Original workers drawings courtesy of Florida State Parks.In the early nineteenth century, many of this region's large agricultural ventures focused on sugar - coarse, brown, and valuable. To get the most from their sugar cane, some planters had their own crushing and cooking operations. At plantations like Dunlawton, African-American slaves cleared the land, raised the crop, then cut and processed the cane each winter - unless freezes or tropical storms had beaten down the plants.
|Placed By||Volusia County and the State of Florida, Department of State, Division of Historical Resources, assisted by the Florida Historical Commission|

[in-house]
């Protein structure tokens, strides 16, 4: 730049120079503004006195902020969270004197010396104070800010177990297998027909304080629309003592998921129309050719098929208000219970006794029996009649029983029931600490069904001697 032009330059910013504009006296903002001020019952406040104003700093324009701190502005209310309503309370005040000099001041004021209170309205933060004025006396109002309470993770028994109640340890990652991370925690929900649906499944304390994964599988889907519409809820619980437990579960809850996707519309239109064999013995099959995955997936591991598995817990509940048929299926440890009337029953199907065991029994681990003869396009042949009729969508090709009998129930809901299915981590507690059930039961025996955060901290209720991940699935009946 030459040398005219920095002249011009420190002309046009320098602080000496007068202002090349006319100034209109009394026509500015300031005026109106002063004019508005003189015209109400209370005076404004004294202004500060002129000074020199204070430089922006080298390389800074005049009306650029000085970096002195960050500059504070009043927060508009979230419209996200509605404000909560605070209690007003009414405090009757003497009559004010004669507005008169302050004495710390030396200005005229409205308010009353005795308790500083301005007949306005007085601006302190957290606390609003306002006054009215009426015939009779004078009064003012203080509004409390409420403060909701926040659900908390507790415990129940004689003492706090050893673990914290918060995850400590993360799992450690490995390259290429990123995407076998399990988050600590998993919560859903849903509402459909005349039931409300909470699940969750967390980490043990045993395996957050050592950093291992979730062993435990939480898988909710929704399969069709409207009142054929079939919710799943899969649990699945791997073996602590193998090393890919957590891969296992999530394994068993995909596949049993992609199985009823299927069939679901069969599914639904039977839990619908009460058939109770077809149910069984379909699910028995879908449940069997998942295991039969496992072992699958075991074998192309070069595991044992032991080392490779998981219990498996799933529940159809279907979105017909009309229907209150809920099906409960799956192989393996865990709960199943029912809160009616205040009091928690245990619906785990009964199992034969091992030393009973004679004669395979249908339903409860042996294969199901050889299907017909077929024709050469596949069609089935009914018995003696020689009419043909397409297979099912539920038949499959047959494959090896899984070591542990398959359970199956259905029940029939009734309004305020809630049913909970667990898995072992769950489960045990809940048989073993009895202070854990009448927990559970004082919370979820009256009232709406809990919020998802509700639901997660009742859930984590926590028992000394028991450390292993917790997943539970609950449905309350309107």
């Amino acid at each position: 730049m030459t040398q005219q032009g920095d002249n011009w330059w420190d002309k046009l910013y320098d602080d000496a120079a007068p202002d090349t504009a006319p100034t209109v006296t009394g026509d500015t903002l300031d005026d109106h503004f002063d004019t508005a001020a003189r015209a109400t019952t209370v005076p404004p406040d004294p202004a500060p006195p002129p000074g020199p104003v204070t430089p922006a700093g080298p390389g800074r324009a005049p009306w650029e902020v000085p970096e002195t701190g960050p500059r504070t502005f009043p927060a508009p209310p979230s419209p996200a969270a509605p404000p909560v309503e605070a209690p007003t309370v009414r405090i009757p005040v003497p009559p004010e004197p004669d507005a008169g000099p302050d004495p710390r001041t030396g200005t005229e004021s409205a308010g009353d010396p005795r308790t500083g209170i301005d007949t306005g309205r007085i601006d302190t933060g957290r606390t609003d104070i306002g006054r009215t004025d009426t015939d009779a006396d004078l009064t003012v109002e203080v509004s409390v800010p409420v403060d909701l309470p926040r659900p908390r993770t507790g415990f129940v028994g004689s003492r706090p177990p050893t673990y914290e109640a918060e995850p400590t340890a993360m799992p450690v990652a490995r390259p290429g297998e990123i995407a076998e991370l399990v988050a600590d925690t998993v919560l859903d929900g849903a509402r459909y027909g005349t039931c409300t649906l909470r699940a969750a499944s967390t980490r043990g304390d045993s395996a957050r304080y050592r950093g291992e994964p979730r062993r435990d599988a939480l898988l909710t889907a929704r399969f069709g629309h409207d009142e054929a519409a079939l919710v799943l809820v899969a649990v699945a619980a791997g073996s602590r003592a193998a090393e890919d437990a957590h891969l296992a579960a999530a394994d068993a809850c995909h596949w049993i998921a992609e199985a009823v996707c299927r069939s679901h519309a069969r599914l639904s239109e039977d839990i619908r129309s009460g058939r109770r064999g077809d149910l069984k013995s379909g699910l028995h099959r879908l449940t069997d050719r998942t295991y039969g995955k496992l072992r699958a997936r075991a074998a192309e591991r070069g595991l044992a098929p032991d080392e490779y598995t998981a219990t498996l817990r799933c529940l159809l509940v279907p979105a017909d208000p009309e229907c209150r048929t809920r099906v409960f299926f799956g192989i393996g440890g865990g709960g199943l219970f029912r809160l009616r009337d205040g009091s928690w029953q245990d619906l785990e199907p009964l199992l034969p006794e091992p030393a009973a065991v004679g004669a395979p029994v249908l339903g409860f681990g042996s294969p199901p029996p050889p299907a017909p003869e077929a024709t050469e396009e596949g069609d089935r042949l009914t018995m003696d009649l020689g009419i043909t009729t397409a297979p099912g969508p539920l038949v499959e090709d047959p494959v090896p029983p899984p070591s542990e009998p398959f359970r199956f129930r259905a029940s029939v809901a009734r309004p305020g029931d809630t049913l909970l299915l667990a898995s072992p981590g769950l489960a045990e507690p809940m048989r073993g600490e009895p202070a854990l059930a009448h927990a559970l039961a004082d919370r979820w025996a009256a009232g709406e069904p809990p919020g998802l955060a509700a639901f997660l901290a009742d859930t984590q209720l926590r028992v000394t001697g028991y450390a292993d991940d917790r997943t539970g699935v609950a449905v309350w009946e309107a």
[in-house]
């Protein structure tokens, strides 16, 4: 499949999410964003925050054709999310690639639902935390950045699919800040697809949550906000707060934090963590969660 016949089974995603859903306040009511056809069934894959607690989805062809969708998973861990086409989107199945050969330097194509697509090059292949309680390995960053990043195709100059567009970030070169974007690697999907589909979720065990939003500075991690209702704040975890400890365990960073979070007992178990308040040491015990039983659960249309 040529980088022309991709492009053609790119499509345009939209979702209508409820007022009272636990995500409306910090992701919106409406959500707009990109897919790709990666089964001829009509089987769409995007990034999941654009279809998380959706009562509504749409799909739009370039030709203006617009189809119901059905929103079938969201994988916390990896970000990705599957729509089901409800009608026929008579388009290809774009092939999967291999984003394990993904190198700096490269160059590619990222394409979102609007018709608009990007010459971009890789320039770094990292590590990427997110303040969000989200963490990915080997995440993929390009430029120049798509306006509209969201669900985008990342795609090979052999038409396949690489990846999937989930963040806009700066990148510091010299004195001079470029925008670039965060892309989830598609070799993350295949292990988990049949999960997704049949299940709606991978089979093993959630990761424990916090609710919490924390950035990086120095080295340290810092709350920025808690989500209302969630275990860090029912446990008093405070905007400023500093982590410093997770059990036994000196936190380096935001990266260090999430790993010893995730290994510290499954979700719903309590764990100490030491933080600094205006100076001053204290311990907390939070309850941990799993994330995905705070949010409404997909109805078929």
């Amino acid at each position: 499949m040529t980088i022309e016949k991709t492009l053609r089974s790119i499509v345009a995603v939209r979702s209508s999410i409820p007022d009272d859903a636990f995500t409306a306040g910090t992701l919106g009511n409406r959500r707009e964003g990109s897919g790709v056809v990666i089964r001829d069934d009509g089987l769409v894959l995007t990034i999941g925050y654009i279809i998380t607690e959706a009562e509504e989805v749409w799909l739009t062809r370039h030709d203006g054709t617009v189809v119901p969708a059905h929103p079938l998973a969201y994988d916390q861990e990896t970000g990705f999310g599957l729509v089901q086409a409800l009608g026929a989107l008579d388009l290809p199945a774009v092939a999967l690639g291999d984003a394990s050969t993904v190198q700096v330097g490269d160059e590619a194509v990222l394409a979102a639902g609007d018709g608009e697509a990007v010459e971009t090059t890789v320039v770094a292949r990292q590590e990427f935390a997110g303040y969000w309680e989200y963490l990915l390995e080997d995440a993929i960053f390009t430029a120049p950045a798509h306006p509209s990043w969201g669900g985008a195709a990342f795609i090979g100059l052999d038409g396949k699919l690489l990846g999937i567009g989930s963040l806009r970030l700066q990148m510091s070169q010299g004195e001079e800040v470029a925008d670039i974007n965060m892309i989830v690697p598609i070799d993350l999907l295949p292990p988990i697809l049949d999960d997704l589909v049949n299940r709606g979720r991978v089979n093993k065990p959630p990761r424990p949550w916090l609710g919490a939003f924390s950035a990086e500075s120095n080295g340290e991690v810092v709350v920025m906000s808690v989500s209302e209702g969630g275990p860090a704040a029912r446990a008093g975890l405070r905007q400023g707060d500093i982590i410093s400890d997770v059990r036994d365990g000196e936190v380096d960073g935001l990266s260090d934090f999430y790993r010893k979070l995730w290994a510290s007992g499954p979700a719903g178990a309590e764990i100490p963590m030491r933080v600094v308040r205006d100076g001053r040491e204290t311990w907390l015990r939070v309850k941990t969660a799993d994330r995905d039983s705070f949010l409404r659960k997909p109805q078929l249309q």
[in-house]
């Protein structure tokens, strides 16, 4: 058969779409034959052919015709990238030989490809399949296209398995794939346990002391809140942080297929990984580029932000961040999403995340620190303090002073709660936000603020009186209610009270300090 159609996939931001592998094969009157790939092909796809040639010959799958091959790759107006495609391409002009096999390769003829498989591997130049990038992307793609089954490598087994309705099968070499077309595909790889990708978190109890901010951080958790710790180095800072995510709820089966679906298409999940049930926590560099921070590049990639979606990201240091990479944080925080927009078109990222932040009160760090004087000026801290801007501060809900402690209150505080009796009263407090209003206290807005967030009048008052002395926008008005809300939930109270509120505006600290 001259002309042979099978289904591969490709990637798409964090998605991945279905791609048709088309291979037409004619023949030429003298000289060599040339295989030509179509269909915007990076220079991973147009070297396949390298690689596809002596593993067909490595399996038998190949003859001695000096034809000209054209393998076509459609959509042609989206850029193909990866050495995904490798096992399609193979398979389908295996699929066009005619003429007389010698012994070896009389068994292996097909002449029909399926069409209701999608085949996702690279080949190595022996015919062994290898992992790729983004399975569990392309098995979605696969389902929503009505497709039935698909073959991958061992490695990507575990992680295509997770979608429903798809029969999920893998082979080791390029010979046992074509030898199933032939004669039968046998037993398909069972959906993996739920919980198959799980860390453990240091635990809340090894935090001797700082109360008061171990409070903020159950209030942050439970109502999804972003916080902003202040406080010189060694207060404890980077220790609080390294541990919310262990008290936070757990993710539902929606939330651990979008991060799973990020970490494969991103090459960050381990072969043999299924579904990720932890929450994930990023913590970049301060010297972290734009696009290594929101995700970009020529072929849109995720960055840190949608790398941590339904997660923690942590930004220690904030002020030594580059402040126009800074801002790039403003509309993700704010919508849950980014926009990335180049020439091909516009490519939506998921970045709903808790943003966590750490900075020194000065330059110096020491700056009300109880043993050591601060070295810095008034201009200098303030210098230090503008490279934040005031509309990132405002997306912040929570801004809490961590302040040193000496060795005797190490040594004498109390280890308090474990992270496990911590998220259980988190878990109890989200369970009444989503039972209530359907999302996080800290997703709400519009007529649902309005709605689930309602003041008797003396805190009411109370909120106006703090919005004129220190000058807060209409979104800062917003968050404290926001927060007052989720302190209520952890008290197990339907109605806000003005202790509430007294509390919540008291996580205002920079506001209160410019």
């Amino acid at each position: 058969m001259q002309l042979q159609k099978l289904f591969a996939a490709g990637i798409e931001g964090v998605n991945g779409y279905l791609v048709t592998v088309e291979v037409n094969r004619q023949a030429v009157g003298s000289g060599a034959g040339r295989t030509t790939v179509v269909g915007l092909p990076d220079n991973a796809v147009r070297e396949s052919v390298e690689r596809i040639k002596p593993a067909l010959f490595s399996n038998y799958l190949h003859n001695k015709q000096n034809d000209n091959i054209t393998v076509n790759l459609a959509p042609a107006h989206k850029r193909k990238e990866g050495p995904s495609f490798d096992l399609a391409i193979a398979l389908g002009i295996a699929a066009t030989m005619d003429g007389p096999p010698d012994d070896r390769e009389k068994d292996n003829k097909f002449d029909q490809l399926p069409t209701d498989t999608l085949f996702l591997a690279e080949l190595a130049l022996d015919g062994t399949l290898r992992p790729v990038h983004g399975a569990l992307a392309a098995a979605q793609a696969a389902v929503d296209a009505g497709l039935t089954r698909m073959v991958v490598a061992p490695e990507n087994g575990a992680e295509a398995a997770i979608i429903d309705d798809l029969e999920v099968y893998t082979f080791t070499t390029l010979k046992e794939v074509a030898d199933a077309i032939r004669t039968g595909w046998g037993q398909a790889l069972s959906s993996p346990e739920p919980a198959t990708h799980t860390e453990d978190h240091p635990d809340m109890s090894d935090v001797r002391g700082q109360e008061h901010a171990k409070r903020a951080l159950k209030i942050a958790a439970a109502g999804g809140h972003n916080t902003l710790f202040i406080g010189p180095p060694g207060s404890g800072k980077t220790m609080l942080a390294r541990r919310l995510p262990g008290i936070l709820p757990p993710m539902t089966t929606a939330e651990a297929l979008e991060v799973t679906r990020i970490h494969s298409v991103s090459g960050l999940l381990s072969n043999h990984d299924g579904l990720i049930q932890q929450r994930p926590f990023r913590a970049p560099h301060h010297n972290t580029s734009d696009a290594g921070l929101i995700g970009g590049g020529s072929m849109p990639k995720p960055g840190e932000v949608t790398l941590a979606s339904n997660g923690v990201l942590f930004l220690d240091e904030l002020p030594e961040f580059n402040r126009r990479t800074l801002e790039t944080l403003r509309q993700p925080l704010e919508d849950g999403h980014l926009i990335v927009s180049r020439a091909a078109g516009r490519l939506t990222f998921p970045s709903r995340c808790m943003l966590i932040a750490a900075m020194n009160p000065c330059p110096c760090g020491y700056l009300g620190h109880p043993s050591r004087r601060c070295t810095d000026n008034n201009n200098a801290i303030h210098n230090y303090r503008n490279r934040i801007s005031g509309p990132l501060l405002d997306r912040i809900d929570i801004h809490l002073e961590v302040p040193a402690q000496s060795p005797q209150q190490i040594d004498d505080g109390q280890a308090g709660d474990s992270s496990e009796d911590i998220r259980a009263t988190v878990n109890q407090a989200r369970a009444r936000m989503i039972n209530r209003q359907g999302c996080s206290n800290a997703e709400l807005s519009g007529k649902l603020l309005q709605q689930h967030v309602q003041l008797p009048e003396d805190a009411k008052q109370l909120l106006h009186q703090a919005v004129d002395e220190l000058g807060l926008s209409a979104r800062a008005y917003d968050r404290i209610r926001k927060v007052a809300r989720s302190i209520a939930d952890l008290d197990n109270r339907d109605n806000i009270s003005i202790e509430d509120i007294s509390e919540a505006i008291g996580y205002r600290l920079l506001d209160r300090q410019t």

|Marker Condition||No reports yet|
|Date Added||Monday, October 6th, 2014 at 6:34pm PDT -07:00|
|UTM (WGS84 Datum)||17R E 499432 N 3223631|
|Decimal Degrees||29.14121667, -81.00583333|
|Degrees and Decimal Minutes||N 29° 8.473', W 81° 0.35'|
|Degrees, Minutes and Seconds||29° 8' 28.38" N, 81° 0' 21.00" W|
|Driving Directions||Google Maps|
|Closest Postal Address||At or near 852-898 Old Sugar Mill Rd, Port Orange FL 32129, US|
|Alternative Maps||Google Maps, MapQuest, Bing Maps, Yahoo Maps, MSR Maps, OpenCycleMap, MyTopo Maps, OpenStreetMap|
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